BlackBerry is to retain its status as the government's favoured mobile device for transferring restricted information, despite the network problems that led to a widespread breakdown in its service for three days last week. Different versions of the device have been approved for use at IL3 (restricted) level when configured and …
Don't forget the built-in theft protection
Nobody wants to steal them
Confidentiality trumps Availability
Does Integrity get a look in somewhere?
And that would be why
BB will continue to exist as a smartphone company, certain stock trader opinions not withstanding.
And yes, it works that way on the other side of The Pond too.
exchange them "on a private network run by the Canadian manufacturer Research In Motion"
You mean to say the UK government doesn't have it's very own enterprise server?
GCHQ recommends Blackberry
'A spokesman for GCHQ said: "BlackBerry is still the government's favoured method of protecting the delivery of data up to IL3. There is no indication that this will change."`
That's cause evereything is already sent back to 'Information Retrieval` ..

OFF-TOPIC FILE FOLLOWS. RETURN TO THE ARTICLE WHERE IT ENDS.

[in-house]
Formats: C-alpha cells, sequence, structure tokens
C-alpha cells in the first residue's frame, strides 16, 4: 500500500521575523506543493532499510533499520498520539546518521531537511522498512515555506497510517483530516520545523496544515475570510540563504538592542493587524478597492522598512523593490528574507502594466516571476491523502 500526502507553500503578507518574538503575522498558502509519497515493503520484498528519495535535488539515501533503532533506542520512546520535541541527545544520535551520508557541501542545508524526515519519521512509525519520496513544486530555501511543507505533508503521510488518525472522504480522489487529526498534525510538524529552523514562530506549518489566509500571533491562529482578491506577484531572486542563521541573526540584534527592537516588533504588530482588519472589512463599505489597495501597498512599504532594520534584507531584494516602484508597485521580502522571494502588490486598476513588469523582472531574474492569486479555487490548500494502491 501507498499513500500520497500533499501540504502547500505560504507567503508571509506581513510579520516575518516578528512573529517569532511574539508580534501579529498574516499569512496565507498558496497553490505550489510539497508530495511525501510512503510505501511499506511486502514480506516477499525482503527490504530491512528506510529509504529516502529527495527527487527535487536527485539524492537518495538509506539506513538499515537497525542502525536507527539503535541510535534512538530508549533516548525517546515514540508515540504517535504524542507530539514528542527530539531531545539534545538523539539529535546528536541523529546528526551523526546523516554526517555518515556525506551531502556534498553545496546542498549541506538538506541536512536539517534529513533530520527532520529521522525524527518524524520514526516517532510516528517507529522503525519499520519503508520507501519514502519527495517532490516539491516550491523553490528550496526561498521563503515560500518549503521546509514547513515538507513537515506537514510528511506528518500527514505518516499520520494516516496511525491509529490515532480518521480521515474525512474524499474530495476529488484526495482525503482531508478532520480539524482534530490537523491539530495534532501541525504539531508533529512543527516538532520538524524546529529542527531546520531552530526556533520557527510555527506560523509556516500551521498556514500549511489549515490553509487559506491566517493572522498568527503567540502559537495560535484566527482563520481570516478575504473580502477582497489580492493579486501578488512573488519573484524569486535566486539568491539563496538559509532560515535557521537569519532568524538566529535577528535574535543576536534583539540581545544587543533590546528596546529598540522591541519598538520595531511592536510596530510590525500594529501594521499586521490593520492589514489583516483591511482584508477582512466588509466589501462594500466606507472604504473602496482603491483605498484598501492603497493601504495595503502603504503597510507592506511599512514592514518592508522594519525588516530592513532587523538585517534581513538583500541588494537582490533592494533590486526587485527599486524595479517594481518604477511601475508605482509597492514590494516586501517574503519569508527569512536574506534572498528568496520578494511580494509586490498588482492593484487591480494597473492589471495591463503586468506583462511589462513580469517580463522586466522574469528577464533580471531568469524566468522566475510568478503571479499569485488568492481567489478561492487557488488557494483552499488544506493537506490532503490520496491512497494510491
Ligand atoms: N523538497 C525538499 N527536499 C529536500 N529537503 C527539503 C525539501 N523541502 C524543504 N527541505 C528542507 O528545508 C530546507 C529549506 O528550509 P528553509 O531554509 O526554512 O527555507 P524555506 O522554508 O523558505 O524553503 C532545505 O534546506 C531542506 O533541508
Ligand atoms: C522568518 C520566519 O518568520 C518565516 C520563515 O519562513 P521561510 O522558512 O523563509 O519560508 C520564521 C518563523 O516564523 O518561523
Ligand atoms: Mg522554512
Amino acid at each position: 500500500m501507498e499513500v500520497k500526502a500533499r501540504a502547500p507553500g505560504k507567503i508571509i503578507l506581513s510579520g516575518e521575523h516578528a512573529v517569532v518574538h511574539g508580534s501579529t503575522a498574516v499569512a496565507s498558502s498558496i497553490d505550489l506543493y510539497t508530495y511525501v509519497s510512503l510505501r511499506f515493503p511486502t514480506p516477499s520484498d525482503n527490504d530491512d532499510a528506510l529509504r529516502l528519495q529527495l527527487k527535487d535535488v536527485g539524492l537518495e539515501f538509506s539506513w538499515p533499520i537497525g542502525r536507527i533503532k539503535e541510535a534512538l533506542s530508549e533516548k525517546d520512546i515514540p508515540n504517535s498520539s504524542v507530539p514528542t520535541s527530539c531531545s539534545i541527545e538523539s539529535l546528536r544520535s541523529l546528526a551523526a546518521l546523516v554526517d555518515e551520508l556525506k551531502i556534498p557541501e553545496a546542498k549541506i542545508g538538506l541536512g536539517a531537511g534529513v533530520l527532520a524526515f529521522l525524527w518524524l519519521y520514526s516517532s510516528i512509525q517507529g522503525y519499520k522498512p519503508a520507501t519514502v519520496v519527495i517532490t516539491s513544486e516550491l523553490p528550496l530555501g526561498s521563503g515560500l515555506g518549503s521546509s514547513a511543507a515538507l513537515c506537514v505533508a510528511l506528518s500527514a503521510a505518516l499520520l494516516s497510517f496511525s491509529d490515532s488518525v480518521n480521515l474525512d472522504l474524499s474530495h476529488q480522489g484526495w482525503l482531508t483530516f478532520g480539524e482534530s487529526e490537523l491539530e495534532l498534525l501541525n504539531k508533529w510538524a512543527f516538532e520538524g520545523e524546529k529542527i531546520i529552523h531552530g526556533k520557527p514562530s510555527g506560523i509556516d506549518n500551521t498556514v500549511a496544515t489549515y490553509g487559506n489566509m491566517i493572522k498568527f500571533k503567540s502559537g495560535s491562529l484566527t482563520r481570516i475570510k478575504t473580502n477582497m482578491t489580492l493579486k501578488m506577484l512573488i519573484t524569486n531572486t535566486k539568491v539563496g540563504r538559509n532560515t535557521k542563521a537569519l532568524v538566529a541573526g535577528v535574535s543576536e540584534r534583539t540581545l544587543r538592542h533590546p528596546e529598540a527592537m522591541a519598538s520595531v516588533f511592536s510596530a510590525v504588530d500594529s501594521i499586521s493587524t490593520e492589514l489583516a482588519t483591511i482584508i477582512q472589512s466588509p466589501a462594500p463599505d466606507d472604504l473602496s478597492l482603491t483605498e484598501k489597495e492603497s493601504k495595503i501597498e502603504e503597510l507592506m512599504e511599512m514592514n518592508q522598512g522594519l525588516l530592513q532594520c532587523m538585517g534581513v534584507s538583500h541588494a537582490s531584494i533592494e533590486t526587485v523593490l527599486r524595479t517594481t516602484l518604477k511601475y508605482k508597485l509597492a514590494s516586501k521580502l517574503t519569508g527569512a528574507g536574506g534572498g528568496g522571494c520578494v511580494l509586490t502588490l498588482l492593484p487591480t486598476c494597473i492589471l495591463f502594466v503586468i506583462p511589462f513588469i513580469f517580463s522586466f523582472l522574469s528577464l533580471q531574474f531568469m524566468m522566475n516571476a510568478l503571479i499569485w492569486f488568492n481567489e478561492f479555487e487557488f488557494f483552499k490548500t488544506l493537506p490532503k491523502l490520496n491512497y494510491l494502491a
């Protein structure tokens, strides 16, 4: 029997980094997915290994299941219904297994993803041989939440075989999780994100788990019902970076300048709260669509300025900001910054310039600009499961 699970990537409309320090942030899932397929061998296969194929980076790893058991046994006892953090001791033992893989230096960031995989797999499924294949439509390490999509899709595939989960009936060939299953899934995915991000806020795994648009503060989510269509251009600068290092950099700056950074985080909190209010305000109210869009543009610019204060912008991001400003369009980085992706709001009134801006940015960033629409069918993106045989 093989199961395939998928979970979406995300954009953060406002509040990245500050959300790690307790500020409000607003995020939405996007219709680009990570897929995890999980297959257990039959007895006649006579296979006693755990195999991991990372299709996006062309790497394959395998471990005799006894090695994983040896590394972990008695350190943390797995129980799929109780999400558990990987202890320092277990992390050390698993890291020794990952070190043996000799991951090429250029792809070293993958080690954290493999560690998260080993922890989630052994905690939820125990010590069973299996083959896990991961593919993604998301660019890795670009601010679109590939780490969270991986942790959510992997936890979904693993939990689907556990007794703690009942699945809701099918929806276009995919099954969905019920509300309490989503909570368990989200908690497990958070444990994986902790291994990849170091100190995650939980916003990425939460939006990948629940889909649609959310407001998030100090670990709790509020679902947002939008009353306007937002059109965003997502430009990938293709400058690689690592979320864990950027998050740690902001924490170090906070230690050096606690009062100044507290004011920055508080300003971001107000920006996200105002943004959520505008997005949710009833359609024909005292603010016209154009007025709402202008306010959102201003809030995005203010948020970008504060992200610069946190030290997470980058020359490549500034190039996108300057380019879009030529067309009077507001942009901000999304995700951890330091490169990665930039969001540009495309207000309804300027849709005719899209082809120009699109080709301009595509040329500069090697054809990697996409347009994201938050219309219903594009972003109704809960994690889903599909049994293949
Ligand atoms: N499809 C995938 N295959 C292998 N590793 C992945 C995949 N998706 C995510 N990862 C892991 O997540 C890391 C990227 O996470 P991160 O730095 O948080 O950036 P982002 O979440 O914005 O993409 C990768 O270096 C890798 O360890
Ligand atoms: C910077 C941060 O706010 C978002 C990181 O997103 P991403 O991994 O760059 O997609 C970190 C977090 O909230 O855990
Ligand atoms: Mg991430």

`Mr Lint the next customer has been delivered to us'
Restricted ain't secret - it's more to do with the lunchtime menu at Cheltenham.
Didn't see any outage for my gov BB...
... maybe that's why they're still recommended
I see on BBC's "Spooks" they used to use Nokia, now they use iPhone.
@Richard Taylor 2
Not entirely true. I've worked with restricted docs which certainly aren't lunch time menus, and which I certainly would regard as sensitive, but I'm not going to tell you what kind of docs they are.
I dont get it
Surely secret squirrels would want control of the data between handset and destination with as few steps as possible?
You could encrypt both ends now. Adding in someone elses system which could fail or get hacked surely isnt a wise idea for spook data?
It's just another unnecessary point added to the data path where someone could get hold of it.
- Product round-up Ten excellent FREE PC apps to brighten your Windows
- Chromecast video on UK, Euro TVs hertz so badly it makes us judder – but Google 'won't fix'
- Analysis Pity the poor Windows developer: The tools for desktop development are in disarray
- Analysis BlackBerry's turnaround relies on a secret weapon: Its own network
- Hire and hold IT staff in 2015: The Reg's how-to guide